Level - Weapons also have a level (I through X) which denote their overall quality. Higher level weapons inflict more damage, maintain greater accuracy, and can fire for longer time periods before overheating than lower level weapons.

Weapon Types[]

Weapons in Mass Effect fall into four categories:

Upgrades[]

All weapons of level I-VI can be upgraded with one modification to the weapon itself and one modification to its ammunition and weapons of level VII and above can accept two upgrades to the weapon itself. The exceptions are in-game available weapons from Geth Armory, which do not accept upgrades to the weapon or its ammunition. Upgrades to weapons have various effects, such as increasing damage or stability, but often have negative effects as well, such as reducing shots before overheating. Upgrades to ammo also have effects, such as poisoning or burning targets, but sometimes have negative effects, such as a slower rate of fire or greater heat generation.

Manufacturers[]

Several corporations produce their own unique lines of the various weapon types that they may license to governments and military organizations:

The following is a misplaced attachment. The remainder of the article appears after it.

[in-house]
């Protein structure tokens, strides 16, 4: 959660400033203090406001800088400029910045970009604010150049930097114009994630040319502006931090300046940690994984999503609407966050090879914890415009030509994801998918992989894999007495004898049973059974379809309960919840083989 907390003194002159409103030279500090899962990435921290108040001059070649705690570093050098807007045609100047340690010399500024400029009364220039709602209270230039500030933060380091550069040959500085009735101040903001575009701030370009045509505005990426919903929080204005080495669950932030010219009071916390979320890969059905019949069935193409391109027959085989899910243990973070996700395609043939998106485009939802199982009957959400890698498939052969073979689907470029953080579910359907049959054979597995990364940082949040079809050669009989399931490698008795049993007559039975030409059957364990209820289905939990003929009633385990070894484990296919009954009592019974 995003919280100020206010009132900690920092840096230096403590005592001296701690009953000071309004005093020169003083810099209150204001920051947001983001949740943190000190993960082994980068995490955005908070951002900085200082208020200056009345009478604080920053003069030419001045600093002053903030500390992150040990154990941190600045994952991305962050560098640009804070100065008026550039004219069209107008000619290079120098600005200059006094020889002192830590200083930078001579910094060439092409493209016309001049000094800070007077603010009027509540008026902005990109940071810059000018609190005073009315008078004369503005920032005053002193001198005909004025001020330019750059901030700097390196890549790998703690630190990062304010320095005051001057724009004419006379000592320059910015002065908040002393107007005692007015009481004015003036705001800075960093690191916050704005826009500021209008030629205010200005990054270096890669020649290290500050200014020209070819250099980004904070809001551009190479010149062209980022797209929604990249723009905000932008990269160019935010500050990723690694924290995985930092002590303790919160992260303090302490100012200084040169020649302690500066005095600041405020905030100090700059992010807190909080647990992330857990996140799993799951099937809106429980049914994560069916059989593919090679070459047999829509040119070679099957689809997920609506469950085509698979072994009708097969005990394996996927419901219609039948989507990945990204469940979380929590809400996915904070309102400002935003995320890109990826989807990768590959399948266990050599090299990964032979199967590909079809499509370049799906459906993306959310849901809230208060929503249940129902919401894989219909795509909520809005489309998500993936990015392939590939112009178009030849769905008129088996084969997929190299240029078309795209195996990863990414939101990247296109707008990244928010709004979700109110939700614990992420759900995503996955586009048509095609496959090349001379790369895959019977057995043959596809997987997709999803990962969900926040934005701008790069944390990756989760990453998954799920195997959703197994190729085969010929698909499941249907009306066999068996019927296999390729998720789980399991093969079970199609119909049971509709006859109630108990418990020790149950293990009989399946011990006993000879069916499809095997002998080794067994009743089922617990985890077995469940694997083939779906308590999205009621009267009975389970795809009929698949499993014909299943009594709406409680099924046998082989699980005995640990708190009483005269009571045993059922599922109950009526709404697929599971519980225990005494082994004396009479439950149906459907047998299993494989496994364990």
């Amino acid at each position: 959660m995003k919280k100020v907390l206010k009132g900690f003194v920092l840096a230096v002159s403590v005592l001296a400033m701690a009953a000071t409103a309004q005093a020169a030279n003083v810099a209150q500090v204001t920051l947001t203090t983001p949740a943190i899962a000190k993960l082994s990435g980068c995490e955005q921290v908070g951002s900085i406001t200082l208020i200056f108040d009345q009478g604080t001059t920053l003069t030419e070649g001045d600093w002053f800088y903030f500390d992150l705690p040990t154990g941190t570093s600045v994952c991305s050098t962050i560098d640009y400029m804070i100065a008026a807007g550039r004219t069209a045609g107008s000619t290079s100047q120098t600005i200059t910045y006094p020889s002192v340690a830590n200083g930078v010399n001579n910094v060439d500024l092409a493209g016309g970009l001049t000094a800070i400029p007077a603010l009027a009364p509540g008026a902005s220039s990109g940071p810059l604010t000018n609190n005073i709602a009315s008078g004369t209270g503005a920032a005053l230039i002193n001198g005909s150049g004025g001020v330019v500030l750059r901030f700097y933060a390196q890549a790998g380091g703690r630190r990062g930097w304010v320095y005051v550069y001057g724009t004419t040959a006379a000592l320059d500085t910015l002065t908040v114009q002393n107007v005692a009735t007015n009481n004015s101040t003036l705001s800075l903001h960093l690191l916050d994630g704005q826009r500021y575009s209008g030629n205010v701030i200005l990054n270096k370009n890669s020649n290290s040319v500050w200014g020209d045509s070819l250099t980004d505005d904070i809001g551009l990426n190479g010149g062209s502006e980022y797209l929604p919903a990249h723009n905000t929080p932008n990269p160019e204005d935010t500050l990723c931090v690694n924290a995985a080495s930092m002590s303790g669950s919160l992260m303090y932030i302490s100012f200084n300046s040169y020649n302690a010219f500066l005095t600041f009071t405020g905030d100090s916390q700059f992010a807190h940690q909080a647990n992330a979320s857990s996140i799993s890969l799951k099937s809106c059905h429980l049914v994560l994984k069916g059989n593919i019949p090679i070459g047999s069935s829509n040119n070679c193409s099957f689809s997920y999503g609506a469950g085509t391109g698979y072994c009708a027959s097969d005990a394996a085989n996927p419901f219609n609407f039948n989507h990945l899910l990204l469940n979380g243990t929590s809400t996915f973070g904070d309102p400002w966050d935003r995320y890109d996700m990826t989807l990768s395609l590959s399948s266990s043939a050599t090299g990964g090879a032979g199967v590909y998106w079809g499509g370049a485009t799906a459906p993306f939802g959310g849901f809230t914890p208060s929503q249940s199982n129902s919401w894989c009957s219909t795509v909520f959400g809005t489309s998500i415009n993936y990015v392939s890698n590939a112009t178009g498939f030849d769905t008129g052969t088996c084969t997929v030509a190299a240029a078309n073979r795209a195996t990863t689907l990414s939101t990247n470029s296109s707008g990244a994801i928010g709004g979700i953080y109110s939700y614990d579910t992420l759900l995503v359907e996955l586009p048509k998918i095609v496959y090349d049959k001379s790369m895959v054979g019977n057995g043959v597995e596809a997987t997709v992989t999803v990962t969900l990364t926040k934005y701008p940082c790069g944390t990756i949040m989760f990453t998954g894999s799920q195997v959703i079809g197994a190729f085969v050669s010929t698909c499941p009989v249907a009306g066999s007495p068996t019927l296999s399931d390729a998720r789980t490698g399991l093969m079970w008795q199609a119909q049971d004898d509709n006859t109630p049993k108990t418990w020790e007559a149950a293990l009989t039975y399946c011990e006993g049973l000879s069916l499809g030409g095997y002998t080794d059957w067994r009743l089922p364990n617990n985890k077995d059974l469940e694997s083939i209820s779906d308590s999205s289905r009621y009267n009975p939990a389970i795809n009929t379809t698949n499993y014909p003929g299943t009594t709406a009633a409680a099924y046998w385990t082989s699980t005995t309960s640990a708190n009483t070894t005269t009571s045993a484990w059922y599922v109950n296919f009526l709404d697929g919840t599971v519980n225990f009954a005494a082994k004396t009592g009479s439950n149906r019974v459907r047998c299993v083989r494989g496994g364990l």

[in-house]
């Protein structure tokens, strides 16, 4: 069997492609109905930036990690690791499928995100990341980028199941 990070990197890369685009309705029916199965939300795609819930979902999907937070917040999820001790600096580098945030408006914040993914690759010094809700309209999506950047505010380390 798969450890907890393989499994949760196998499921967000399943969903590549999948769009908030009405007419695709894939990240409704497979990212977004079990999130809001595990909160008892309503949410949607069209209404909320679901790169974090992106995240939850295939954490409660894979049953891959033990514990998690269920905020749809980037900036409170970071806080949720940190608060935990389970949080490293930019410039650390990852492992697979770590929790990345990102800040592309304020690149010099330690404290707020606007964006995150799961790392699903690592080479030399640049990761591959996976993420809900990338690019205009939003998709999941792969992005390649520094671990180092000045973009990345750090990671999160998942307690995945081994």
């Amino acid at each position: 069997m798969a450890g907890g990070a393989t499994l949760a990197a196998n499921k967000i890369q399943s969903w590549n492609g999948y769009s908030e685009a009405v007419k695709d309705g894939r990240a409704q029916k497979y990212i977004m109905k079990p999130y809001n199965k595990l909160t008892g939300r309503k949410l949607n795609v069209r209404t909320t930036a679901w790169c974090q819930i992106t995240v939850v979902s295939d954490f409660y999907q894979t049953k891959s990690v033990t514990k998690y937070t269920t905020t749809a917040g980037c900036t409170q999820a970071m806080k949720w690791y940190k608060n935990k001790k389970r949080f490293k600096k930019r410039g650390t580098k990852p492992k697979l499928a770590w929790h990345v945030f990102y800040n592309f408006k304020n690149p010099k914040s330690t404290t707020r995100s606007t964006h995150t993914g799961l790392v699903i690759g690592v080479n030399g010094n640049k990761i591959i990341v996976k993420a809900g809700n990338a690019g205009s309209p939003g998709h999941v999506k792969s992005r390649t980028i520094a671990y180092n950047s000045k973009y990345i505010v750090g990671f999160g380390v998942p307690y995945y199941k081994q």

Note: Items marked with an asterisk(*) are not normally obtainable in-game, and can only be acquired through the console.

Classes and Talents[]

See also: Assault Rifles (talent), Pistols (talent), Shotguns (talent), Sniper Rifles (talent)

Some player and non-player character (NPC) classes may gain greater proficiency with certain weapon types. Usually, this is expressed through various talents that class possesses. There are four specific talents that correspond to each of the four main weapon types. Also, some class talents and unique specializations available to the player classes may improve weapon skill in various ways.

Legendary Edition[]